The ADS-B Enroute operates in its normal quasi squittering 1090 mode since ground missile sabotage is not a likely event at Enroute altitudes. The aircraft operates as ADS-S when its altitude is less than 15,000 ft. and random squittering does not occur. Within the TRACON aircraft transmit only in reply to interrogation from the ground.
In this option PN codes are not used but individual encryption codes secure each ADS transmission. This insures that the message cannot be read and that a terrorist cannot obtain aircraft identity or GPS tracking accuracy of the aircraft. There is no PN code so that multilateration can provide the terrorist ranging information. However the terrorist cannot read the message, as he can with Mode S and obtain aircraft identity or GPS accuracy, with the result that a sequence of range measurements are made relating to several different aircraft transmissions. The terrorist then has to figure out which subset of ranging measurements to associate with a true aircraft track. This can be achieved using TCAS like equipment and algorithms; however this increases the terrorist resources required for tracking ADS-S equipped aircraft as compared to tracking Mode S/ATTCRBS equipped aircraft.
Within the TRACON the ADS-B format, with individual A/C encryption codes, is used. Aircraft respond with an ADS-B formatted transmission to the ground interrogation.
To protect the content of a message, data to the aircraft has to be encrypted and data from the aircraft has to be decrypted. It is assumed that a terrorist team can have a pilot flying IFR in a TRACON with someone on the ground that he can communicate with. Thus the terrorist can be assumed to have a commercial avionics box that can be modified. The code design needs to be such that even with such resources, no knowledge is gained with respect to the other messages being sent from other aircraft. There are a number of code sets that can be utilized for the encryption process. The following provides an operational procedure for managing the codes and presents a set of feasible codes that can be used with this procedure.
To understand the process a simple example is given. Assume that a 4-bit data stream has to be protected and sent from the ground to the aircraft. One way is to scramble the data sequence. There are 24 options, or 16 possibilities to do this. One can be selected. Thus the data stream is realigned so that the bit sequence is 2,4,1,3 (1,0,0,1) instead of 1,2,3, 4 (0,1,1,0). This is described in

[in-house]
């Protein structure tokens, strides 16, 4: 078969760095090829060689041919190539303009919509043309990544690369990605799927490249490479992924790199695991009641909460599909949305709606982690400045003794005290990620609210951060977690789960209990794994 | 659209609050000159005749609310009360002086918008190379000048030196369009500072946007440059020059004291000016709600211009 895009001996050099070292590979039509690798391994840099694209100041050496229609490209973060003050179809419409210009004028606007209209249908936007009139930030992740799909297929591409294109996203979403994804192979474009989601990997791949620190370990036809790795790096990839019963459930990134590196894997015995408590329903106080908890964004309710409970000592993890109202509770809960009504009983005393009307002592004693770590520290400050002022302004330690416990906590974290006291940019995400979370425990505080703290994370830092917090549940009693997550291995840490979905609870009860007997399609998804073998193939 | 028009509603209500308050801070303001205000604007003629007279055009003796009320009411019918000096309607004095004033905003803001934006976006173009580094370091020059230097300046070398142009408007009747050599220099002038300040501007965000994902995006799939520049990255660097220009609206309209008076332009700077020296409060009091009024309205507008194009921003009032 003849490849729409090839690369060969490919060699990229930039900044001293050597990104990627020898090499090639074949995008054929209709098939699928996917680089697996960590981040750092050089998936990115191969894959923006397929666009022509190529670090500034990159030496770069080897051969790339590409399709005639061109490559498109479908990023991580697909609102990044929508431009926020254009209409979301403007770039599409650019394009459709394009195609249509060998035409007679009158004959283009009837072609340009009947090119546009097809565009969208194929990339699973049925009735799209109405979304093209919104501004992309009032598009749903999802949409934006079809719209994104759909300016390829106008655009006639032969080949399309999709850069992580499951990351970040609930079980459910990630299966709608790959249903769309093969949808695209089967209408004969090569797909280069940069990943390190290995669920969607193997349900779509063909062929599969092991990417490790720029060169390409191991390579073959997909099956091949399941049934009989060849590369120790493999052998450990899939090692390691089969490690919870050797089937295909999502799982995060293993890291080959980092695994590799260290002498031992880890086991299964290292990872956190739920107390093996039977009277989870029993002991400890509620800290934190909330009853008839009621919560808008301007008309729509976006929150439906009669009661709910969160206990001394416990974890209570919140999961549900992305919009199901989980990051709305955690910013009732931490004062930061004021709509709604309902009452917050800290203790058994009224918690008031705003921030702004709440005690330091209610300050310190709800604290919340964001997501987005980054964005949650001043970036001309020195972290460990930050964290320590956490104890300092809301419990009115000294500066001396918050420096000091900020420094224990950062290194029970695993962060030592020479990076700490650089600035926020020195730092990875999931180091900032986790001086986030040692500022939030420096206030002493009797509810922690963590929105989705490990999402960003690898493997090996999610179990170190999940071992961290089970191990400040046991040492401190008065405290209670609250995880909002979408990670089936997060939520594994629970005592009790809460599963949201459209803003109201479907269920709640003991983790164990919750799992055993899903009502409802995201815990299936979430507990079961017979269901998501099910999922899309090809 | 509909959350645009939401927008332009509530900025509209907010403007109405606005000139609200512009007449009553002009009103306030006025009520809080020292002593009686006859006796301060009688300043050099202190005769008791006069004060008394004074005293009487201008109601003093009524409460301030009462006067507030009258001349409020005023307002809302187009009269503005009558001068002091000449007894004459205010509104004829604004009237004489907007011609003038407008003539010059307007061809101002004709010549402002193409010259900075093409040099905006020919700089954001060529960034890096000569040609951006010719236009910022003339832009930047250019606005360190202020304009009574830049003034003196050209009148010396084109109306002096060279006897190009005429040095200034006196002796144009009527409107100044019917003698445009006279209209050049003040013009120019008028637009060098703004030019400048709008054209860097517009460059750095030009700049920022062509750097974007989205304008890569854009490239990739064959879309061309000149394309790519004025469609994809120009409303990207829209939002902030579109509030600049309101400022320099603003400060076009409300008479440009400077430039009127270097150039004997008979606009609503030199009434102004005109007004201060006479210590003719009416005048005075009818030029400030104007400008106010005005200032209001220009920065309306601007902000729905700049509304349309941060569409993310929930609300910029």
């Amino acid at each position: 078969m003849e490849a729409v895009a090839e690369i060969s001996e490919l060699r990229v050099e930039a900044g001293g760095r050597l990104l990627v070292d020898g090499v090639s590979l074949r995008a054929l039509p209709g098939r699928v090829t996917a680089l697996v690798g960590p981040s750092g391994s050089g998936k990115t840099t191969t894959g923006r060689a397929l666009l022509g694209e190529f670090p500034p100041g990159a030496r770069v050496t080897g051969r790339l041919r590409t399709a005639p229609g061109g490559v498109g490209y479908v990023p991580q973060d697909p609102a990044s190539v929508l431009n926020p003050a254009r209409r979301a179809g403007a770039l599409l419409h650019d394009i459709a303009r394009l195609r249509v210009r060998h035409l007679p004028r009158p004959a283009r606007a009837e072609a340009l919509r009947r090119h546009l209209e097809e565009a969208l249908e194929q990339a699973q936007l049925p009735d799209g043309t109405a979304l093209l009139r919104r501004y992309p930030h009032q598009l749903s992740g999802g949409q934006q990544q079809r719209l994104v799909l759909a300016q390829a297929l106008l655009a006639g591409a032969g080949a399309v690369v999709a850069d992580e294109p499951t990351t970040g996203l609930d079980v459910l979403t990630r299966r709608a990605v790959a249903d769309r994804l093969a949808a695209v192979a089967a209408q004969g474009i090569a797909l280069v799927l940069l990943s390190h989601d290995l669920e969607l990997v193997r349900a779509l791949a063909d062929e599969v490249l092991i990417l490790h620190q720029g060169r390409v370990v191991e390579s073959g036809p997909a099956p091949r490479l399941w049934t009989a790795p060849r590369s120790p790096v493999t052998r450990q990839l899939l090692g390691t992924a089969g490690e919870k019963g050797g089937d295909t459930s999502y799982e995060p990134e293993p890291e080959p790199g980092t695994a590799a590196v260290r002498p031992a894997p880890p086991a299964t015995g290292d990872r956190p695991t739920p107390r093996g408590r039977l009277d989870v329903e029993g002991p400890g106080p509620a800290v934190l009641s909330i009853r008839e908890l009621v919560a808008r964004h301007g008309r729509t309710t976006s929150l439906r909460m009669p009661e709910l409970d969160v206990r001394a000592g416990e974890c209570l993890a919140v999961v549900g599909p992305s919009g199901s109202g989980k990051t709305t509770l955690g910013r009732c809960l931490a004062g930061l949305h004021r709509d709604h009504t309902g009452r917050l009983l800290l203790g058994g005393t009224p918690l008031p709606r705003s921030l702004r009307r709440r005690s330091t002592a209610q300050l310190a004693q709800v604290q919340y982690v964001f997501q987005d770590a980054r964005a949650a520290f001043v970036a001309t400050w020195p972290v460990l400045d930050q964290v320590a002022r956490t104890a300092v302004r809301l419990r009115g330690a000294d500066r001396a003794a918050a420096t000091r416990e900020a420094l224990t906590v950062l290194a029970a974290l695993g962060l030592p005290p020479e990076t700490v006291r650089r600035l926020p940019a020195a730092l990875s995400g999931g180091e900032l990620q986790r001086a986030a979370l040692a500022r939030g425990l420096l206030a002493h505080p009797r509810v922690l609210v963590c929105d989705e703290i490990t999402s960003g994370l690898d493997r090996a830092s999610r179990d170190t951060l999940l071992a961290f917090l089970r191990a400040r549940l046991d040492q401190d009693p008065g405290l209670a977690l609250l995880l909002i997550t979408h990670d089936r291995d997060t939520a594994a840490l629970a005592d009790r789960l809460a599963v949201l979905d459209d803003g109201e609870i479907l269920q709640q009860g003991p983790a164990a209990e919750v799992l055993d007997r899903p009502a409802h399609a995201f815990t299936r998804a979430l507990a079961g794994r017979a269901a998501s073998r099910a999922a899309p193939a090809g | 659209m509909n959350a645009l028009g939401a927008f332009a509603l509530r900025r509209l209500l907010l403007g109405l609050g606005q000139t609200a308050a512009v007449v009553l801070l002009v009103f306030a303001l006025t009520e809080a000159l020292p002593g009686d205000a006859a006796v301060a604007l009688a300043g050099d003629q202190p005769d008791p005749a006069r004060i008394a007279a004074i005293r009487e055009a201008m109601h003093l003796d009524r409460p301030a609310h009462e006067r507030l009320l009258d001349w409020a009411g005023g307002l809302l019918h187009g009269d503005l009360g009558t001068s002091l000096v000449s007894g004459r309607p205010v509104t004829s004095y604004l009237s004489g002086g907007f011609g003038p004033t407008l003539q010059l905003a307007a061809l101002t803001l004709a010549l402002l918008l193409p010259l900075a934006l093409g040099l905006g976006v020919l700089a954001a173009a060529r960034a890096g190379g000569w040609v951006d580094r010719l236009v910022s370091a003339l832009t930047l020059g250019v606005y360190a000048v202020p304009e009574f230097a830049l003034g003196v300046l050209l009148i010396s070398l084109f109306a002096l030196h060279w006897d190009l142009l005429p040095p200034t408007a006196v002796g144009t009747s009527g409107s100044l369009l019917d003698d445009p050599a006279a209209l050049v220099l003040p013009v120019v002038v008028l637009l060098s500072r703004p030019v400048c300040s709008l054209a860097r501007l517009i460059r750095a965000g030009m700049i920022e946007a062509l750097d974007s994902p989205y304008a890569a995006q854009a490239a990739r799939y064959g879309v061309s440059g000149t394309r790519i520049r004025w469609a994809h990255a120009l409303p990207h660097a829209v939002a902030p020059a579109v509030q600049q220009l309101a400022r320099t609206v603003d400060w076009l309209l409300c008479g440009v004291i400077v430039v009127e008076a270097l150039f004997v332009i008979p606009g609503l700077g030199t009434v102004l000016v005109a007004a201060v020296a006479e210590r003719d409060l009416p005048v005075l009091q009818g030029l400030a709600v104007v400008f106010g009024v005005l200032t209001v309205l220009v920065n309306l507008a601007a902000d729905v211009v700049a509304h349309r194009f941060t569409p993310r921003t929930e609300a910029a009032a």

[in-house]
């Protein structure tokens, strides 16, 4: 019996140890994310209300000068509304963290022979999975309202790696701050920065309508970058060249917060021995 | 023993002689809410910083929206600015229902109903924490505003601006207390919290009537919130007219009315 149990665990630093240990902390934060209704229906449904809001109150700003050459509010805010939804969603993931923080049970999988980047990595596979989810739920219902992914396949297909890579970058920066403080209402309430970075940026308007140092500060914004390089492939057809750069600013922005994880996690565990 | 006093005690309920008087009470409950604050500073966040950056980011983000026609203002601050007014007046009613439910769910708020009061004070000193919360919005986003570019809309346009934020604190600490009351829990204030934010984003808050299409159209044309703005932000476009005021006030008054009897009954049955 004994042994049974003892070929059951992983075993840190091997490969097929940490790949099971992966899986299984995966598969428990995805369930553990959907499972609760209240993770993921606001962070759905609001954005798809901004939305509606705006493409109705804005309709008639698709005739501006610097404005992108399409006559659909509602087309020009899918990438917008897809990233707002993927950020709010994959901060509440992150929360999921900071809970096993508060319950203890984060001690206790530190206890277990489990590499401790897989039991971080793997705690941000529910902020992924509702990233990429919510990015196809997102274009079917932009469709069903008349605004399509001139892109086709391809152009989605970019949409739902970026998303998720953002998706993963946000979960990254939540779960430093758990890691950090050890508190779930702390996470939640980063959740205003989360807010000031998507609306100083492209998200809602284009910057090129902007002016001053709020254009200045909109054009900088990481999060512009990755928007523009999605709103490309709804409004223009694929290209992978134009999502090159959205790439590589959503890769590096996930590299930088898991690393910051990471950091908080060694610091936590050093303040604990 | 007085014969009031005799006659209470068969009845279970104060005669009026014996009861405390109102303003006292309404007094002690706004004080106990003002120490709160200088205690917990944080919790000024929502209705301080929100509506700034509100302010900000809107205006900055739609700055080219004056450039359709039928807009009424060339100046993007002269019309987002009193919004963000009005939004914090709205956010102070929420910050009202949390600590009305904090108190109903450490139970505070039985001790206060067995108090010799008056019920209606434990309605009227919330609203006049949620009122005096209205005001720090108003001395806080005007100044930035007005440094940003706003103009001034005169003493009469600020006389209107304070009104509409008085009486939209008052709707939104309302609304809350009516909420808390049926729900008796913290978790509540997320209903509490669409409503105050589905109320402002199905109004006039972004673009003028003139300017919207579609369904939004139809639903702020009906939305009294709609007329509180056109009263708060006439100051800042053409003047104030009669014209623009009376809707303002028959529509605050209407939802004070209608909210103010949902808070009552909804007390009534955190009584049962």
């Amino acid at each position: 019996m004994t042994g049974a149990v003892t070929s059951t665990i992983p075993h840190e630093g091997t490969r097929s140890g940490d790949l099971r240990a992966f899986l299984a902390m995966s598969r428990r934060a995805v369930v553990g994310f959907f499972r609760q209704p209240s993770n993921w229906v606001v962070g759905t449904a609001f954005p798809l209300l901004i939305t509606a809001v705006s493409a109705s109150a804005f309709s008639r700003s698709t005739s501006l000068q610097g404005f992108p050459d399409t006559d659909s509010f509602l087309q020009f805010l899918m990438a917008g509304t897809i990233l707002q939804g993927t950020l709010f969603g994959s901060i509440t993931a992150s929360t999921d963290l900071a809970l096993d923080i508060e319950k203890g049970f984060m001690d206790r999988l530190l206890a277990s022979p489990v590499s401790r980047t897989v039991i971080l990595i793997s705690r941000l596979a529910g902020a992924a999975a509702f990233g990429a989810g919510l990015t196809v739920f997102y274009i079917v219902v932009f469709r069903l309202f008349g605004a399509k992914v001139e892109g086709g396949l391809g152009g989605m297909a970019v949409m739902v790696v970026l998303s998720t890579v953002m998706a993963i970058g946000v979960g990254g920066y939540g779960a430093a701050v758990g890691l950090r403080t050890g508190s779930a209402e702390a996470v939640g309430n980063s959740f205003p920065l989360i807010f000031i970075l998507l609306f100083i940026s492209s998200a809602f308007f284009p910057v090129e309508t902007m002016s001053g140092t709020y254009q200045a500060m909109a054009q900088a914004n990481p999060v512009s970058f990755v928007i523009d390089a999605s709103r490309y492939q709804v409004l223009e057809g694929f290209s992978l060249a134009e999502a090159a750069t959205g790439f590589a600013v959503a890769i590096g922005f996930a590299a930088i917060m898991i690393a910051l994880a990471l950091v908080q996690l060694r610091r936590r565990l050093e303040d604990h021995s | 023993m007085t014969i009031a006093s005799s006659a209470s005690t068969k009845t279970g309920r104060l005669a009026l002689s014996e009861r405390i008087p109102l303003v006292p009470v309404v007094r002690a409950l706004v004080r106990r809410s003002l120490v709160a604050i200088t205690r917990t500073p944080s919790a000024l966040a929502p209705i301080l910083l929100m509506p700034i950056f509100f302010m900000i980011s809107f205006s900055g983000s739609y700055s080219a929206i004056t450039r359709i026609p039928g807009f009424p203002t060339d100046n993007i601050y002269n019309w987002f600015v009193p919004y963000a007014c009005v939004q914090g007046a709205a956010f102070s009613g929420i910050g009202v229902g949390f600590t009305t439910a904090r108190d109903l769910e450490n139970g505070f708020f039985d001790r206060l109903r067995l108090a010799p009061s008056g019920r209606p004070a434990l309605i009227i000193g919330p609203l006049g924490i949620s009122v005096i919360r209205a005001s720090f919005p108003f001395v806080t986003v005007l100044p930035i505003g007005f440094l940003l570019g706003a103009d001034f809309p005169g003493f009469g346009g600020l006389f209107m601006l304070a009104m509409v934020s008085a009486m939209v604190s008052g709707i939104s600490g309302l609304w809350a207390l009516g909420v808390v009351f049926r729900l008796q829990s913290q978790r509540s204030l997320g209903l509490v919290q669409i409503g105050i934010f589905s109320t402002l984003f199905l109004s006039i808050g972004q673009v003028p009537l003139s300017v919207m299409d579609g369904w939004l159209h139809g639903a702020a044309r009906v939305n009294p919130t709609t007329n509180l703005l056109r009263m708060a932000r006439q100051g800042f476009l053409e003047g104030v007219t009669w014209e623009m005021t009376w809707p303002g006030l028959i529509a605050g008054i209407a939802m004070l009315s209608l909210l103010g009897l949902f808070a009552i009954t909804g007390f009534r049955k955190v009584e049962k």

In the simple example, where N equals 4, the key issues that need to be addressed are uncovered. An unauthorized user on the ground needs to demodulate the data and then determine which one of 16 sequences provides the correct data sequence. The aircraft has to always have a unique decryption code or else other aircraft can read the message and determine security code updates. Some messages are in general easy to descramble as compared to others. Thus if the number of is in the data sequence is only one or the number of 0s is only one that is easy to unscramble as compared to the number of 1s and 0s being equal. In addition other intelligent information such as frame formatting, comparing a sequence of encrypted messages and intelligence as to the nature of the data content can reduce a search window.
To provide a nearly unbreakable code, the code sequence cycle is made long and encryption includes both the data bits and the block error correcting bits. This tends to even out the number of 1s and 0s and makes it more difficult to use other sources of intelligence.
The number of codes that can be generated and the probabilities of the different sets of sequences that have a given number of 1s and a given number of 0s together with the probability that such a set occurs is described by the binomial theorem. That is if the apriori probability of a one occurring and the probability of a 0 occurring are equally probable, then the probability of K1s out of N bits is given by:
For reasonable values of N, the number of sequences that would have to be searched to decrypt, with little information, is extraordinarily high. For example, when N equals 75 the number of sequences to search would be greater than 1021, for N equal to 120 the number would be greater than 1034 and for N equal to 150 the number is greater than 1043
If this is extended to N=240 bits, the number of possible sequences is so large a powerful computer could not determine its value.
For option A, N is taken to be 240. The number of switches per bit in the coded sequence is 240 and a decryption code message of 8 bits defines the switch-delay required to uncover the bit in its correct sequence. There are 240 of these bits so that the decryption message is 1.92 Kbps. Within the described design the encryption message can be repeated twice in the same transmission or sent twice. If both have the same decryption sequence then the code is changed. If not, it is not changed until 2 identical messages are received. Since there is a 1 to 1 correlation between the decryption code and the encryption code, the aircraft radio knows its encryption code if the encryption code is kept the same on both the ground to air and air to ground links.